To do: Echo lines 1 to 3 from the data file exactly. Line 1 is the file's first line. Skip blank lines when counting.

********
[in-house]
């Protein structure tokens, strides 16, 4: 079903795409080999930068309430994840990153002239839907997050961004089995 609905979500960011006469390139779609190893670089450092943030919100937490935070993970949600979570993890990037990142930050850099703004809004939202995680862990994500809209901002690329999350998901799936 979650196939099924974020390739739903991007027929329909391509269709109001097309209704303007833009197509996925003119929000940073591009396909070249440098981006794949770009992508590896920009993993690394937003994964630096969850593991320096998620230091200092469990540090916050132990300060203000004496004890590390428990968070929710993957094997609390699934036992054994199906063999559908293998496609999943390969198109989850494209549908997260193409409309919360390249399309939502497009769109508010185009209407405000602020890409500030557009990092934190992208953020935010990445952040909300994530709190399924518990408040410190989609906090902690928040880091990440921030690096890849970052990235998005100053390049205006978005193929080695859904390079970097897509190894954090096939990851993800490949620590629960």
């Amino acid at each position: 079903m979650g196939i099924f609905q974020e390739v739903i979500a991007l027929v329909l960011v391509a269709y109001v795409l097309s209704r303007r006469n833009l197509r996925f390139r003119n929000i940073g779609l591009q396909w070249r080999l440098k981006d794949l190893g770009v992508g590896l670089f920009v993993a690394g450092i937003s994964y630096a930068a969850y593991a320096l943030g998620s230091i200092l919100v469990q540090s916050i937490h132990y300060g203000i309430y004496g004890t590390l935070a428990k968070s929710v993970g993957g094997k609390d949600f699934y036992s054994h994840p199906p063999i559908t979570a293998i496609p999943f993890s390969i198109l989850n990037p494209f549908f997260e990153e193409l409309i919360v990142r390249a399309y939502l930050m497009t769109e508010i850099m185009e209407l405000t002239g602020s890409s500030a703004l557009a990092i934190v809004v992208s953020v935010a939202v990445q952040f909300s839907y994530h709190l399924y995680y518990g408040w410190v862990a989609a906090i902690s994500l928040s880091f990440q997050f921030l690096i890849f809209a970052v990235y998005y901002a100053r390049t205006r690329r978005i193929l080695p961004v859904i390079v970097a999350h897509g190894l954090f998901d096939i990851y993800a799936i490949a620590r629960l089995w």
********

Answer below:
[in-house]
């Protein structure tokens, strides 16, 4: 079903795409080999930068309430994840990153002239839907997050961004089995 609905979500960011006469390139779609190893670089450092943030919100937490935070993970949600979570993890990037990142930050850099703004809004939202995680862990994500809209901002690329999350998901799936 979650196939099924974020390739739903991007027929329909391509269709109001097309209704303007833009197509996925003119929000940073591009396909070249440098981006794949770009992508590896920009993993690394937003994964630096969850593991320096998620230091200092469990540090916050132990300060203000004496004890590390428990968070929710993957094997609390699934036992054994199906063999559908293998496609999943390969198109989850494209549908997260193409409309919360390249399309939502497009769109508010185009209407405000602020890409500030557009990092934190992208953020935010990445952040909300994530709190399924518990408040410190989609906090902690928040880091990440921030690096890849970052990235998005100053390049205006978005193929080695859904390079970097897509190894954090096939990851993800490949620590629960």
């Amino acid at each position: 079903m979650g196939i099924f609905q974020e390739v739903i979500a991007l027929v329909l960011v391509a269709y109001v795409l097309s209704r303007r006469n833009l197509r996925f390139r003119n929000i940073g779609l591009q396909w070249r080999l440098k981006d794949l190893g770009v992508g590896l670089f920009v993993a690394g450092i937003s994964y630096a930068a969850y593991a320096l943030g998620s230091i200092l919100v469990q540090s916050i937490h132990y300060g203000i309430y004496g004890t590390l935070a428990k968070s929710v993970g993957g094997k609390d949600f699934y036992s054994h994840p199906p063999i559908t979570a293998i496609p999943f993890s390969i198109l989850n990037p494209f549908f997260e990153e193409l409309i919360v990142r390249a399309y939502l930050m497009t769109e508010i850099m185009e209407l405000t002239g602020s890409s500030a703004l557009a990092i934190v809004v992208s953020v935010a939202v990445q952040f909300s839907y994530h709190l399924y995680y518990g408040w410190v862990a989609a906090i902690s994500l928040s880091f990440q997050f921030l690096i890849f809209a970052v990235y998005y901002a100053r390049t205006r690329r978005i193929l080695p961004v859904i390079v970097a999350h897509g190894l954090f998901d096939i990851y993800a799936i490949a620590r629960l089995w």